Supply Chain Matters commends Apple for its declaration and commitment toward manifesting a closed-loop supply chain.

Well done and keep up this good work.

Bob Ferrari

© Copyright 2017. The Ferrari Consulting and Research Group and the Supply Chain Matters® blog. All rights reserved.


Report that Foxconn Offered $27 Billion for Toshiba’s Chip Business

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Supply Chain Matters provides some follow-up news to our earlier posting regarding the world’s largest global contract manufacturing services provider Foxconn (Hon Hai Precision Industry Co.) and its recent revenue decline.

Citing informed sources, The Wall Street Journal reported this afternoon (Paid subscription required) that Foxconn has offered upwards of $27 billion to acquire Toshiba Corp.’s computer chip business, in yet another bold move to acquire a Japanese high-tech company.

The Toshiba business unit produces flash-memory chips, including NAND flash memory, utilized in smartphones and computer servers. The business is considered strategic to Japan’s high-tech industry. Of-late, Toshiba has been battered by significant cost overruns from another operating division, its nuclear reactor construction business. Westinghouse Electric Co., which is majority owned by Toshiba, filed for U.S. bankruptcy last month and Toshiba expects to book considerable financial losses, which has prompted the proposed sale of its computer chip business. Thus, Toshiba’s prime motivation is reportedly to garner a lucrative price for its chip business.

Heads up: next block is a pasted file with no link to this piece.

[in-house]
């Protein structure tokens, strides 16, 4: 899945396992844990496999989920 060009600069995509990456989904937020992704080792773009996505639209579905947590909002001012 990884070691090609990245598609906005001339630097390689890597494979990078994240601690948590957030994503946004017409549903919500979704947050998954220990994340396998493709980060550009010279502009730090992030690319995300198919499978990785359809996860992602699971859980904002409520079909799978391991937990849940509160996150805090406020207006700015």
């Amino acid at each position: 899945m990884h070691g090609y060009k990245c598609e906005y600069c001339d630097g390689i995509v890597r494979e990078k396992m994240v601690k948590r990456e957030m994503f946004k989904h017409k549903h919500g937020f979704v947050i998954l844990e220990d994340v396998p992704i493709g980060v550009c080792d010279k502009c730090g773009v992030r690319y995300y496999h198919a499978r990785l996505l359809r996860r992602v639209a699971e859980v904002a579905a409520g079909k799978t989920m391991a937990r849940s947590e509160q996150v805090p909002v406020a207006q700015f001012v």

Like its successful effort to acquire Sharp Corp., Foxconn has reportedly placed a very attracted offer on the table, well beyond what other entities are currently offering.

The WSJ reports that the government of Prime Minister Shinzo Abe is in a tough spot since government officials are hoping to see a Japanese company or a Japanese-U.S. joint venture company assume ownership of the computer chip business. A government official is indicated to the WSJ that Japan would be opposed to any mainland Chinese bidder due to fears that the technology would be leveraged for competitive advantage along with the threat of spyware being placed on the chips themselves. Thus, the process may take on political and national security dimensions, before any final deal is done.

The WSJ cautions that the process has not reached any final stage and bids can change as contenders acquire added knowledge of Toshiba’s chip business.

Both Foxconn or Toshiba declined WSJ’s request for comment.

While the computer chip business can greatly add to Foxconn’s strategic intent to further diversify into the high-tech component product value-chain, this is a business highly dependent on continuous and expensive research and development. The sum of $27 billion is quite hefty burden, especially for a contract manufacturing services provider that has operated in very thin margins. The WSJ opines that these factors may favor bidders already part of the chip manufacturing business.

Needless to state, this process bears watching for high-tech and consumer electronics supply chain and procurement teams. Similar to what occurred with Sharp, it could drag on for months, something that is likely not within Toshiba’s timetable for making a deal.

Bob Ferrari

© Copyright 2017. The Ferrari Consulting and Research Group and the Supply Chain Matters® blog. All rights reserved.


A Not So Attractive Milestone for Foxconn- A First Annual Revenue Decline